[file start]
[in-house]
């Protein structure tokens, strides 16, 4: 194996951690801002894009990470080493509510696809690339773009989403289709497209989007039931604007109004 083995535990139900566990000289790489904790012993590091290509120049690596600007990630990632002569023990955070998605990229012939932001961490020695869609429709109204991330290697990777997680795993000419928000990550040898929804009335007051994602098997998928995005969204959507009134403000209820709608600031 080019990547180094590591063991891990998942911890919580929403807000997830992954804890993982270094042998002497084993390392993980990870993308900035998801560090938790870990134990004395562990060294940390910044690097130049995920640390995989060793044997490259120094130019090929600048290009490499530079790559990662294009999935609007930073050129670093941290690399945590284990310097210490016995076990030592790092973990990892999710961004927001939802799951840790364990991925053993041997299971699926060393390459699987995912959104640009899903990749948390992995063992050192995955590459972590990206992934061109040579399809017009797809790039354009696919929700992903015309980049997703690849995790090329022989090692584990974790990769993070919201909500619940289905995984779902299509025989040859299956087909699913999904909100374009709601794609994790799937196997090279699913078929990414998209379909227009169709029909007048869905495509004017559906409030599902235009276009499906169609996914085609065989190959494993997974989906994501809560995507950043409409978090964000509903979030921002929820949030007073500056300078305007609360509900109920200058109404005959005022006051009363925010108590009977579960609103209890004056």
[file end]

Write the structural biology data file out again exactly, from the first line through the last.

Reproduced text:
[in-house]
């Protein structure tokens, strides 16, 4: 194996951690801002894009990470080493509510696809690339773009989403289709497209989007039931604007109004 083995535990139900566990000289790489904790012993590091290509120049690596600007990630990632002569023990955070998605990229012939932001961490020695869609429709109204991330290697990777997680795993000419928000990550040898929804009335007051994602098997998928995005969204959507009134403000209820709608600031 080019990547180094590591063991891990998942911890919580929403807000997830992954804890993982270094042998002497084993390392993980990870993308900035998801560090938790870990134990004395562990060294940390910044690097130049995920640390995989060793044997490259120094130019090929600048290009490499530079790559990662294009999935609007930073050129670093941290690399945590284990310097210490016995076990030592790092973990990892999710961004927001939802799951840790364990991925053993041997299971699926060393390459699987995912959104640009899903990749948390992995063992050192995955590459972590990206992934061109040579399809017009797809790039354009696919929700992903015309980049997703690849995790090329022989090692584990974790990769993070919201909500619940289905995984779902299509025989040859299956087909699913999904909100374009709601794609994790799937196997090279699913078929990414998209379909227009169709029909007048869905495509004017559906409030599902235009276009499906169609996914085609065989190959494993997974989906994501809560995507950043409409978090964000509903979030921002929820949030007073500056300078305007609360509900109920200058109404005959005022006051009363925010108590009977579960609103209890004056």